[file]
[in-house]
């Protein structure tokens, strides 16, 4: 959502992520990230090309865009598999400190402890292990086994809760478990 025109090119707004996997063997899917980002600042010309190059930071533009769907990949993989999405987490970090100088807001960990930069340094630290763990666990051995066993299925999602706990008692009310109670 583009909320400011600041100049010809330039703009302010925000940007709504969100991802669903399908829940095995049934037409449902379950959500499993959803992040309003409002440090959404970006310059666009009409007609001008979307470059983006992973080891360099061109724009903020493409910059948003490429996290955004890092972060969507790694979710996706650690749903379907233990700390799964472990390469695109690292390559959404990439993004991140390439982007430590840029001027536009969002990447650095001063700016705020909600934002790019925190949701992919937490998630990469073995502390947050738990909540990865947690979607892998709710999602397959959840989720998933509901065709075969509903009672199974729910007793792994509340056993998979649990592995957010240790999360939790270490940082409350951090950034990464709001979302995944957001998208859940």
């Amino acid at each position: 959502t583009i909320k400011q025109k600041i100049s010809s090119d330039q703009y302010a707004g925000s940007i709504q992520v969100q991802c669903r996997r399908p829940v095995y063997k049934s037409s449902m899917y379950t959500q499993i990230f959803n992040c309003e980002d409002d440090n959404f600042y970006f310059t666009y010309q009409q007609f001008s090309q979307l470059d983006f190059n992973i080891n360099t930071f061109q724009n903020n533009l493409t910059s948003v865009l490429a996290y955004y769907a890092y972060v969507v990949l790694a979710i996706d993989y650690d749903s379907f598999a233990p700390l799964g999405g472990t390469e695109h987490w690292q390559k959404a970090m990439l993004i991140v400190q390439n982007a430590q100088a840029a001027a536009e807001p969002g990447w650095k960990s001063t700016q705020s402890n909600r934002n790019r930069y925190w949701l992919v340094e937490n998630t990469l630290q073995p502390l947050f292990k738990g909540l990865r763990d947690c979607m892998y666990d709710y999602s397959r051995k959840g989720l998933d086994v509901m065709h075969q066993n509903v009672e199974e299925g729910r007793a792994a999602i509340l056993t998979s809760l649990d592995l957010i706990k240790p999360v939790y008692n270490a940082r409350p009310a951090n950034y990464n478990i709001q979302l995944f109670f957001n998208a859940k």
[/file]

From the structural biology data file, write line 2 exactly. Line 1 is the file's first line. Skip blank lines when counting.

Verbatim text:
């Protein structure tokens, strides 16, 4: 959502992520990230090309865009598999400190402890292990086994809760478990 025109090119707004996997063997899917980002600042010309190059930071533009769907990949993989999405987490970090100088807001960990930069340094630290763990666990051995066993299925999602706990008692009310109670 583009909320400011600041100049010809330039703009302010925000940007709504969100991802669903399908829940095995049934037409449902379950959500499993959803992040309003409002440090959404970006310059666009009409007609001008979307470059983006992973080891360099061109724009903020493409910059948003490429996290955004890092972060969507790694979710996706650690749903379907233990700390799964472990390469695109690292390559959404990439993004991140390439982007430590840029001027536009969002990447650095001063700016705020909600934002790019925190949701992919937490998630990469073995502390947050738990909540990865947690979607892998709710999602397959959840989720998933509901065709075969509903009672199974729910007793792994509340056993998979649990592995957010240790999360939790270490940082409350951090950034990464709001979302995944957001998208859940």